See also: Mining tourism
Miners at work
  • Mining tour. A visit to Potosí cannot be mentioned without a visit to one of the cooperative mines. It is a kind of poverty tourism that many tourists are eager to embrace. It's a shocking experience as the methods of working haven't changed much since the colonial times. Working conditions are terrible: most miners die of silicosis in their forties. Still, many people don't have another choice and around 10,000 people work in the mines. A tour starts with a visit to the miners' market to buy gifts for the miners like coca leaves, drinks, cigarettes or dynamite. You will then visit an ore refinery plant where the miners sell whatever deposits they manage to collect. Then you head to the mines, where a typical visit will have you walking and crawling through it for about 2~3 hr. You can talk, take photographs and share your gifts with the miners.
    Taking a tour of one of the cooperative mines is still a good way to get a sense of the social price paid for the mineral wealth of the few. The dust is supposed to contain silicon that leads to silicosis (wear a disposable mask!) among the miners. Water dropping from the walls and ceiling is said to contain arsenic and cyanide. You can see asbestos fibers in the rock walls. Many of the mine props are snapped and in 2003 there was a minor ceiling cave-in that forced visitors to wait a bit before being able to exit the mine. One very interesting aspect of the mine was the little side chamber near the entrance to the mine that contained a statue of "El Tio," a diabolic figure that the miners make offerings to. They say that God may rule aboveground, but that El Tio is in charge down below.
    Btw. they don't do explosions just for tourists, but for the sake of the mine. People with claustrophobic tendencies, be wary, Silver Mine Tours takes you deep into the guts of this rabbit warren of a mine. It seems the safety aspect is very low, actually totally missing.
    There are many tour agencies in Potosí offering this tour, shop around before buying. The price is around Bs. 80-130.

Eat edit

  • The cheapest meals can be found in the Mercado Central.
  • Sky Room (Mirador), Calle Bolivar 701, 3rd floor, +591 622 0138. Nice view of Cerro Rico 4 course lunch Bs. 15.
  • Doña Eugenia, Corner of Ortega and Santa Cruz (near the cemetery). Try the famous Kalapurka soup (spicy soup served hot with a volcanic rock). It is a Potosí institution. Take a cab.
  • Sumaj Orcko, Cl. Cobija 34. Serves big plates (Bs. 30-35), also a good place for lunch (Bs. 15).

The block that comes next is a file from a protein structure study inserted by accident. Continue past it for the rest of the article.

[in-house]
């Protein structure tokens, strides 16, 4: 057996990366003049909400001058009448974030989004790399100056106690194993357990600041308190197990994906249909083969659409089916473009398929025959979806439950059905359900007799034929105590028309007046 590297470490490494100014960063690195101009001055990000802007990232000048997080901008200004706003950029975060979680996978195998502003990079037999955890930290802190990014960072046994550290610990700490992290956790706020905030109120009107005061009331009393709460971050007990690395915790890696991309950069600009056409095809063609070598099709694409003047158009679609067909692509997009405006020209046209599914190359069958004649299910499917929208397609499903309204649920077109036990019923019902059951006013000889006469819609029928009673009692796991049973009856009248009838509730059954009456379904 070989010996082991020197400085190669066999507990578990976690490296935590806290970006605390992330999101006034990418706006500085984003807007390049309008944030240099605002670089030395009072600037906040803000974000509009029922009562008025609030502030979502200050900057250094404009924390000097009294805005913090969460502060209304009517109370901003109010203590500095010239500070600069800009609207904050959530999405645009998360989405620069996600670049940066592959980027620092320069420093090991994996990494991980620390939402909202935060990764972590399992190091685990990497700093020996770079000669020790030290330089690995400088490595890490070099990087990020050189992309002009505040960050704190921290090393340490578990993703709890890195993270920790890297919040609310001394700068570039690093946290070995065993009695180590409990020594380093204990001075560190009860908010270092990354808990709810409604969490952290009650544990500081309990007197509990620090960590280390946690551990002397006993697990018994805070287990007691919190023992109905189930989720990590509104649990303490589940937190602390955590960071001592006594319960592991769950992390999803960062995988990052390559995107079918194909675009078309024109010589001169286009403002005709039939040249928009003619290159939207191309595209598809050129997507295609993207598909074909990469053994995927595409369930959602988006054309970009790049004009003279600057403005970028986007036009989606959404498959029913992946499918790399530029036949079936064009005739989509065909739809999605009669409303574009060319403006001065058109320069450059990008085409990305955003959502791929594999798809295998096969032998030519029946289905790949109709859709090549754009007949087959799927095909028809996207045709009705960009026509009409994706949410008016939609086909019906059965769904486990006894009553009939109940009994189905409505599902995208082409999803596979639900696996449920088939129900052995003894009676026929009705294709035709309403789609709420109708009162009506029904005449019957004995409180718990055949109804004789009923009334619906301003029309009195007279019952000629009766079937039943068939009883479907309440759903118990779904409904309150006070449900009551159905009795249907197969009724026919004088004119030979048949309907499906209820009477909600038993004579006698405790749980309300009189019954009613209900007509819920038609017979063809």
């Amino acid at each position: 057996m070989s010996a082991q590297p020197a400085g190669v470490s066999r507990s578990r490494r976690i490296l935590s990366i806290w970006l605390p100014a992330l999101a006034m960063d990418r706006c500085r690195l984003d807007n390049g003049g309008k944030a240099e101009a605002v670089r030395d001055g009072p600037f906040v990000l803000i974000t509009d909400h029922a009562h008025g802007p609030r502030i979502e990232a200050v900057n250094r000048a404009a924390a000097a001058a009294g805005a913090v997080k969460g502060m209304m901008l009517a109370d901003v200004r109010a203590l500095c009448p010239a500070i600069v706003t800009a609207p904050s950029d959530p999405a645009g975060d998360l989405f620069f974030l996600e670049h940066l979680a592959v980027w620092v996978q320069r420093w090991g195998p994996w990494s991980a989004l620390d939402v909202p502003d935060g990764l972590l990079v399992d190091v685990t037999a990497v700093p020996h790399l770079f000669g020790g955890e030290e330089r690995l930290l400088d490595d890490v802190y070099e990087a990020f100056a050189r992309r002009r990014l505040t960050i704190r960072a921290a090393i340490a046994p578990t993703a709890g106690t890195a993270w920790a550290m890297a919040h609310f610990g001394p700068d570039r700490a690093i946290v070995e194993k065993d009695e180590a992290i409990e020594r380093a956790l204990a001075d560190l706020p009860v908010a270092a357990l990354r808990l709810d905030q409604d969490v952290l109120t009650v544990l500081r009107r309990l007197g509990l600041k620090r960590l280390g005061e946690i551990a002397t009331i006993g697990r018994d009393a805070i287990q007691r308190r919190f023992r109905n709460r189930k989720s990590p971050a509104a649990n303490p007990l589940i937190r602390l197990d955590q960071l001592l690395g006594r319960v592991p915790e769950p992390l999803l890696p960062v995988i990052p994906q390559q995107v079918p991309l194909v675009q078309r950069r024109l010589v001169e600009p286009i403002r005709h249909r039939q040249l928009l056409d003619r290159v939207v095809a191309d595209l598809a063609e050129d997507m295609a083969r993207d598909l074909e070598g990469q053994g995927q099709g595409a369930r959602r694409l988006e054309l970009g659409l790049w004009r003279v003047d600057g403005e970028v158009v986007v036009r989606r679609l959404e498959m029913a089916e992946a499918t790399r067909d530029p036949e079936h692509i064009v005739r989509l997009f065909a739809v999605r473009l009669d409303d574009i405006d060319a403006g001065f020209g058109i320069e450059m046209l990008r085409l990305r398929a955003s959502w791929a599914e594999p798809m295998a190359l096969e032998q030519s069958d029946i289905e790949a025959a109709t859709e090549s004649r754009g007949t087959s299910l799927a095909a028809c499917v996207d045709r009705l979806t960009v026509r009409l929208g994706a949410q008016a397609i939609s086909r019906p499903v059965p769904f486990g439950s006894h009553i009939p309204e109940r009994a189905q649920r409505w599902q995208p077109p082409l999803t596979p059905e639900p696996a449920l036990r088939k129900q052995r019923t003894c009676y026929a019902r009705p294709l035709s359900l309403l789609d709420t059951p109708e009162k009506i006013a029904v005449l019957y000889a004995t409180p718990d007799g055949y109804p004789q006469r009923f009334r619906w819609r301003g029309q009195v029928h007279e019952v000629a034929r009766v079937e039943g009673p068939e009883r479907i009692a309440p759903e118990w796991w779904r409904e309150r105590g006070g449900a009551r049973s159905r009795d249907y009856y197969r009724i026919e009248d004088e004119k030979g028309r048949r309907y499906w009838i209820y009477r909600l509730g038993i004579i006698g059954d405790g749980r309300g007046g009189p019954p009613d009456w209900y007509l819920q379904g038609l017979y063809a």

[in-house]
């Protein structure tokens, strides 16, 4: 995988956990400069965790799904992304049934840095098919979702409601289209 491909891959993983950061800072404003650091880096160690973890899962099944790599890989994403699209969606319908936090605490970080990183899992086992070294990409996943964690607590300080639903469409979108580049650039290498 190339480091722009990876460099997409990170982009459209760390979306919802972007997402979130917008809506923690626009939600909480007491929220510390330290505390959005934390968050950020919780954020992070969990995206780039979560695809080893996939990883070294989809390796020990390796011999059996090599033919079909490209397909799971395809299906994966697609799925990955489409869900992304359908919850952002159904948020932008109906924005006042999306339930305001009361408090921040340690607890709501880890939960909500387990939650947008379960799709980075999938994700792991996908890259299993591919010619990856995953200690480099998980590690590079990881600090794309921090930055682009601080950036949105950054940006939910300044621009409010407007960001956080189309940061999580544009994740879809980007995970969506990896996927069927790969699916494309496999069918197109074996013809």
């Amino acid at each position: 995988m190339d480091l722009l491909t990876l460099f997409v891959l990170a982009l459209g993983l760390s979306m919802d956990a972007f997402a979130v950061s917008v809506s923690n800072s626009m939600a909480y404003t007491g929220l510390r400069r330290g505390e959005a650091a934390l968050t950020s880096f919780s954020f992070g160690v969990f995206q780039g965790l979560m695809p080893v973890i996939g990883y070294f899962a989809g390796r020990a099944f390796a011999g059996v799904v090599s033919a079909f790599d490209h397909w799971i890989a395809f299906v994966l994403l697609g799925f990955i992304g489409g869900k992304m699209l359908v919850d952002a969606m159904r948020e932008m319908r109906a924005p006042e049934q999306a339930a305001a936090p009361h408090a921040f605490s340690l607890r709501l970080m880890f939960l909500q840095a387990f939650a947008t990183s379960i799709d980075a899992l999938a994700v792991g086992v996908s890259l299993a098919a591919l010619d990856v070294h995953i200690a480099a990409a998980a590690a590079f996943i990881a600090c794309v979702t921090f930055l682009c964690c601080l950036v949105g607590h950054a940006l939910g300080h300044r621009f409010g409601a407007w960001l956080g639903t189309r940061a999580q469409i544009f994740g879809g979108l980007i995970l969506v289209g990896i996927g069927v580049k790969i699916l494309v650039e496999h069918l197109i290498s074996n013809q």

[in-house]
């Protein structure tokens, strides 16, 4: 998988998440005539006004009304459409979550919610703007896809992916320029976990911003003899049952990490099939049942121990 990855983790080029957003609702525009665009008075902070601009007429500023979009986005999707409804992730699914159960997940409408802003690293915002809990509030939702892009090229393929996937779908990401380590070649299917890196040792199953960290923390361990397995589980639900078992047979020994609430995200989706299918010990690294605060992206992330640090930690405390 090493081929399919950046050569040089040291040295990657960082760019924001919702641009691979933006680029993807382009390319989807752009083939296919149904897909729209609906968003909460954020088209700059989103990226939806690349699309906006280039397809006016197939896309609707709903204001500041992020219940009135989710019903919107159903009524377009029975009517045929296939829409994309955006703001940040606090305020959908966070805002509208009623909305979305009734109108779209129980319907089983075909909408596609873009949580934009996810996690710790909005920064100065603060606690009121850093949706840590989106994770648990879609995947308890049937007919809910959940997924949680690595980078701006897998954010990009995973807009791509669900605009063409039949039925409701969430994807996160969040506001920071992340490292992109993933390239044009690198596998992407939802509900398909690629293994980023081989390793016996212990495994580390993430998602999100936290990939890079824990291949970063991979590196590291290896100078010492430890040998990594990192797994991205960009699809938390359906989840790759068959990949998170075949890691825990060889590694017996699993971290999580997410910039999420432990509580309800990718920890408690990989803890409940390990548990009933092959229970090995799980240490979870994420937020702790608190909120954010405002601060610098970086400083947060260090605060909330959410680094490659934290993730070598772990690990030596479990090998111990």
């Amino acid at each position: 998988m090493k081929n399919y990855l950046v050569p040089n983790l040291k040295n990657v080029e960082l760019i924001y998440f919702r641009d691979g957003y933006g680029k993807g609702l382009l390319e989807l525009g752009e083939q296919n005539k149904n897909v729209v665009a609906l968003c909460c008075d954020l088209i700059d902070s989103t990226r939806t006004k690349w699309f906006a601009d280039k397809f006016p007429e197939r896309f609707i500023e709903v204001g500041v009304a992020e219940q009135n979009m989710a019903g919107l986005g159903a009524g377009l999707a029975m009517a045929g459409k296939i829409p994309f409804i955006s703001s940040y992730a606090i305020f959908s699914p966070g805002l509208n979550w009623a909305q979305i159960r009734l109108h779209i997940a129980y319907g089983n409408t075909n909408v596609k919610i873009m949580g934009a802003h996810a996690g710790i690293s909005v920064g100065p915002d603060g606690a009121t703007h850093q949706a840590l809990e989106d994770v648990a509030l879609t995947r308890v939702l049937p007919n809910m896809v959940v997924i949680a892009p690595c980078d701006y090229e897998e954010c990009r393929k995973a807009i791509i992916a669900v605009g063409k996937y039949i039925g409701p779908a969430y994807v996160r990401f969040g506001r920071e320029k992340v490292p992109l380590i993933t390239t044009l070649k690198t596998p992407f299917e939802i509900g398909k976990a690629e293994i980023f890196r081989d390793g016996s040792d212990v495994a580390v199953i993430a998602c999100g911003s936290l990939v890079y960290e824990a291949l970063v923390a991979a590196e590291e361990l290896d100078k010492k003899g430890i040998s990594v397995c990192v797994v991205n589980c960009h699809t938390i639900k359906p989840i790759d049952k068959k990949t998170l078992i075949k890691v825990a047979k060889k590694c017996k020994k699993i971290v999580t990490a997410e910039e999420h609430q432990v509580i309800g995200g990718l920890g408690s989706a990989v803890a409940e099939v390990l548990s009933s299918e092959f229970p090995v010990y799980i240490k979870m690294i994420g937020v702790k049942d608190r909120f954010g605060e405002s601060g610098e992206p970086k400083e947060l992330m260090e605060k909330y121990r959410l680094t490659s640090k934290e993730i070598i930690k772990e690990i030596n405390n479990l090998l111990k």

• Chifa Rosa, Cl. Cobija 38. Cheap but not special Chinese food.
  • Pasteleria Cherrys, Padillo 8. For pastels and breakfast
  • Tenedor de Plata, Cnr Tarija & Linares. Upmarket restaurant with great food at reasonable prices, start with the great house salad for Bs. 12.

Drink edit

  • Cine de Universidad, Bolivar 893, for Hollywood movies. Spanish only.

Sleep edit

  • 1 Hostal More. Clean with shared bathroom and great views. Has rooms for up to 4 people. Bs. 50 pp.
  • Koala Den, Junín 56 (4 blocks from the square), +591 2 6226467, . Has heating in the rooms! Book exchange, fast Internet with Wi-Fi. Dorm bed with excellent breakfast including eggs and fruit! Bs. 60-70 (dorm with 6-8 beds). Also doubles and triples. Has highly recommended tours of the silver mines even though they are a bit more expensive than other tour companies. Has a great view of the mountain from the rooftop, be careful when climbing the water tank though.
  • Residencial Felcar, Av Serrudo esq. Bustillos 345, (02)6224966. Another favorite spot by travellers. It has a nice, sunny patio and hot showers 08:00-22:00. Some of the singles are tiny. Single Bs. 25.
  • Hotel Jerusalem with beautiful views over Potosí from breakfast room and from roof top.
  • Carlos Hostal V, Calle Linares No 42, +591 2 6231010. Here is a great hostel in the heart of Centro Potosí. Great beds, fast wifi, warm showers, and a great lounging area. from Bs. 80.
  • [dead link] Sky Hacienda Hotel, Mosoj Llajta (in between Potosí and Sucre), +591 72888044. Check-in: 13:00, check-out: 12:00. An architecturally unique hotel above the Yotala valley, surrounded by 360-degree panoramic views of the mountains. from US$95.

Stay safe edit

Potosí is relatively safe. But, like most other places in Bolivia it is advised not to walk alone at night outside the main Plaza.

Go next edit

This city travel guide to Potosí is a usable article. It has information on how to get there and on restaurants and hotels. An adventurous person could use this article, but please feel free to improve it by editing the page.